National Hardwood July 2011 : Page 33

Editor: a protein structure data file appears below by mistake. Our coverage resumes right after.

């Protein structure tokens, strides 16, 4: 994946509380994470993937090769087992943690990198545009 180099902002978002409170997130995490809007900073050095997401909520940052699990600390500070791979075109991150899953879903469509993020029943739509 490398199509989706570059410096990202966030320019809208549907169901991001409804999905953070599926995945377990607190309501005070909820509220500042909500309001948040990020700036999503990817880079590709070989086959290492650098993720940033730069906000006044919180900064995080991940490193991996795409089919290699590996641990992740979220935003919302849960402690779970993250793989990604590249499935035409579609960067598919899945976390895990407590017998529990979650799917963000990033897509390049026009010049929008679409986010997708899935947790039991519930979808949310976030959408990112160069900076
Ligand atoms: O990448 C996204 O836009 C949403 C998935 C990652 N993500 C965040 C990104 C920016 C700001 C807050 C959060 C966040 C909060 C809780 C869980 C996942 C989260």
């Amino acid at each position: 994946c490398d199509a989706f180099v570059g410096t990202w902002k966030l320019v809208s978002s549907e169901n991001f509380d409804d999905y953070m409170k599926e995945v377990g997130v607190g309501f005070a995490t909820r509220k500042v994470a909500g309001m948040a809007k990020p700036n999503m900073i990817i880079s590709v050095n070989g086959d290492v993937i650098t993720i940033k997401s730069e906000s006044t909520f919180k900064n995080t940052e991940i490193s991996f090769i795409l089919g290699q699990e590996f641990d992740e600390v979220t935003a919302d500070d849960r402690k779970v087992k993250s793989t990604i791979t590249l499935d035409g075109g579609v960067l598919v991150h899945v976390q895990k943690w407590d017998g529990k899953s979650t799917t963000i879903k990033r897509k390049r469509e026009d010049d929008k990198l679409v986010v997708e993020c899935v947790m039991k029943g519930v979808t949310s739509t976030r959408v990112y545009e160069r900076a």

ALC MEETING PHOTOS -Continued Steve, Leah and Claire Leonard, Lawrence Lumber Co., Maiden, N.C.; and Libby and Larry Walker, Forest Products Inc., Conover, N.C. Larry Cockram, Griffith Lumber Co. Inc., Woolwine, Va.; Gale Keener, Mullican Flooring, Ronceverte, W.Va.; and Anne Vogler and Joe Lyle, WNC Dry Kiln Inc., Marion, N.C. Chris Buck, Forest Products Inc., Conover, N.C.; Ray Hunt, Austin Hunt Lumber Co., Statesville, N.C.; and Jimmy Lee, Tides & Times Group USA, Winston Salem, N.C. Marsha and Linwood Truitt, Beasley Forest Products/Thompson Hardwoods, Hazlehurst, Ga. Anna Getzinger and Brad and Martha Merry, Merry Lumber Co., Augusta, Ga. ALC MEETING -Continued from page 22 Scott of Conover Lumber Co., Conover, N.C.; Roy Turner and Linwood Truitt of Beasley Forest Products/Thompson Hardwoods, Hazlehurst, Ga.; and Rodney Lawing, Conover Lumber Co. The second place team with a two under par was Cliff McKittrick, of J.W. McKittrick Lumber Co., Camden, S.C.; Mark Church, of Church & Church Lumber LLC, Millers Creek, N.C.; and Gary Miller, of National Hardwood Magazine, Memphis, Tenn. Gary Miller reported for National Hardwood Magazine that, “On my way from Memphis, Tenn., to Myrtle Beach, S.C., I stopped and visited several Hardwood sawmillers and owners of Hardwood distribution/concentration yards in the Appalachian region, and I asked them about current business condi-tions. Some of their comments follow: “On a scale of one to 10, I think business conditions are a six or a seven,” said the sales manager of a large sawmill opera-tion. “We have plenty of logs in our log yard but we are concerned about how we’ve lost many logging companies in our JULY/2011 area. With the low prices we’ve been get-ting for our lumber the last several months, we’ve had to get our loggers to take less money for their logs. They didn’t like it but they accepted it.” An owner of a Hardwood concentration yard with dry kilns told me he thought business conditions were a five on a scale of one to 10. He explained, “The only sav-ing grace for the Hardwood lumber indus-try is the fact that many parts of the east-ern seaboard of the United States have had a lot of rain, therefore, many Hardwood sawmill operations are very low on logs and they are not running their mills at full capacity. So there is not a lot of green or kiln dried lumber available presently. But I think the Hardwood lumber supply is bal-anced with what the demand for lumber is right now.” One of the owners of a sawmill operation that exports both Hardwood logs and lum-ber said, “We’ve had the best several months of sales and profits from October 2010 through May 2011, and most of it is due to our strong export markets. I like the idea that we see Red Oak lumber prices increasing, and our White Oak lumber sales have been strong. But, of course, we’d like to see Poplar lumber prices come up.” A buyer for a Hardwood flooring manu-facturer told me that, in his opinion, the flooring market for his company was a seven. He explained, “Lumber prices seem like they stabilized last month. We’re sell-ing a lot of Hardwood flooring, however, we’re not making any money.” Some interesting comments were made from an individual who worked for a Hardwood lumber company that has sev-eral sawmills in the Appalachian region. He mentioned that some of his firm’s mills were operating 50 hours a week a few weeks ago, but several are now operating only 30 hours a week because they are low on logs due to all the rain we’ve had in the Appalachian region recently. He said, “Overall, prices on Appalachian Hardwood lumber are stable, however, I do see an increase on prices for Northern Hardwood lumber because of the wet weather that has occurred up there. Furthermore, there’s a shortage of lumber in that area of the country; so I see lumber prices increasing in the northern region. In Please turn the page 33

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